Analysis from thinktank the Resolution Foundation found that a total of £3.6bn will be taken from the worst off households by 2020 thanks to the freeze in tax credit and working age benefits.

Their calculations suggest a single earner family with two children could lose £680 a year once inflation is factored in.

The Foundation’s director, Torsten Bell, warned the Office for Budget Responsibility could revise up its inflation forecast to 2.6% for both this year and 2018.

That would see real pay falling by the end of this year as prices start to outstrip only modest wage growth.

“The effect of a renewed pay squeeze would be broadly felt across the population,” Mr Bell told the Guardian.

“But in many ways the worst affected group might be those ‘ordinary working families’ on lower incomes who will face a double whammy of lower pay growth and benefit cuts.”

 

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Written by Andrew Coates

March 7, 2017 at 11:11 am

67 Responses

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  1. Andrew Coates

    March 7, 2017 at 1:01 pm

    • The Government has defended its decision not to publish an impact assessment of its policy to scrap housing benefit for young people.

      Asked twice on Tuesday afternoon about why no impact assessment was published DWP minister Caroline Nokes first ignored the question, then respond after being asked again by a second MP.

      “The Government has of course met all of its requirement under the public sector equality duty,” she told the House of Commons.

      A series of exemptions included in the legislation include people classed as vulnerable, families, and those who have been in work for at least six months prior to claiming – as well as those working at least 16 hours a week.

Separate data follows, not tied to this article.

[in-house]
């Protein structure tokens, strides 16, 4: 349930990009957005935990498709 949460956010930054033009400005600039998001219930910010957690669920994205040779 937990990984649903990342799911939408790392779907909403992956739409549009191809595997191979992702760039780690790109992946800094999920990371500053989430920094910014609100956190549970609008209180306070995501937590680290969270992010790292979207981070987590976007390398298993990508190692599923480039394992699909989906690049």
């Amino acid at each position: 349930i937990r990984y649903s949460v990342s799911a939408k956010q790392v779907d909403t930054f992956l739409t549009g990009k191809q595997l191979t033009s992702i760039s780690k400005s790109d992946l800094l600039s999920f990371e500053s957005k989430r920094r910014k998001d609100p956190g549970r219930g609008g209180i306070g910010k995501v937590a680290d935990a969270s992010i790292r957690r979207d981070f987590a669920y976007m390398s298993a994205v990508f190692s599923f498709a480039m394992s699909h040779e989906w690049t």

http://www.independent.co.uk/news/uk/politics/housing-benefit-cut-young-people-18-25-impact-assessment-not-published-caroline-nokes-a7615991.html

      enigma

      March 7, 2017 at 2:19 pm

  2. The Budget Will Treat Us Like Turkeys At Christmas. Bring Out The Paxo (

    PRUKKK PRUKKK

    March 7, 2017 at 3:52 pm

  3. Reblogged this on Declaration Of Opinion .

    Mark Catlin

    March 8, 2017 at 2:34 am

  4. QUICK,QUICK, LOOK OVER HERE INSTEAD..

    http://www.bbc.co.uk/news/technology-39203724

    Caught with their hands in the data cookie jar, politics and mainstream media look to shift public interest to not worrying about what intelligency agencies are and have been doing but shift the public’s minds to how contemptible it is someone stole such damaging data right from under the nose of the CIA.

    The amount of irony here is amusing as the more politicians,government aids and even mainstream media speak, the bigger the hole gets. Its a though it was preplanned to have this exact result, played out like a grand chess master playing a novice.

    All that crap you hear about your data is safe, even by posters to this very website and whoosh, down again come those safety pants proving my point exactly that your never safe, that security is absolute is a myth perpetrated by those either not knowing or looking to profit by your ignorance.

    doug

    March 8, 2017 at 11:58 am

    • And the most secure answer for individual laptops and desktops is… Linux.

      https://www.dailydot.com/layer8/most-secure-operating-system/

      Maybe not Android on phones though which, although they use the Linux kernel, have attracted a lot of hacker attention (mostly form criminals) because of the size of its user base and because it is used mostly for voice and text based communication. Google aren’t so hot with updates and patches as far as Android are concerned either. People are their own worst enemies and often install applications on their equipment which infect their gear with spyware and malware, often in an attempt to grab sensitive information like passwords etc.

      So before you download and use software make sure it is clean before you install it.

      The great thing about Linux is that you mostly download free software from reputable and very carefully maintained repositories (with no record of pollution of infiltration) and because the operating system itself is very frequently patched and improved to remove bugs and security hazards which are discovered much faster than any other OS. With something as fast changing and connected as computers and phones there will always be security holes and exploits that appear based on odd combinations of factors, plus even if your own equipment is ratcheted tight once you connect to the internet you can never really be sure in the servers your data packets are routed by are properly maintained or even supervised by government on the quiet.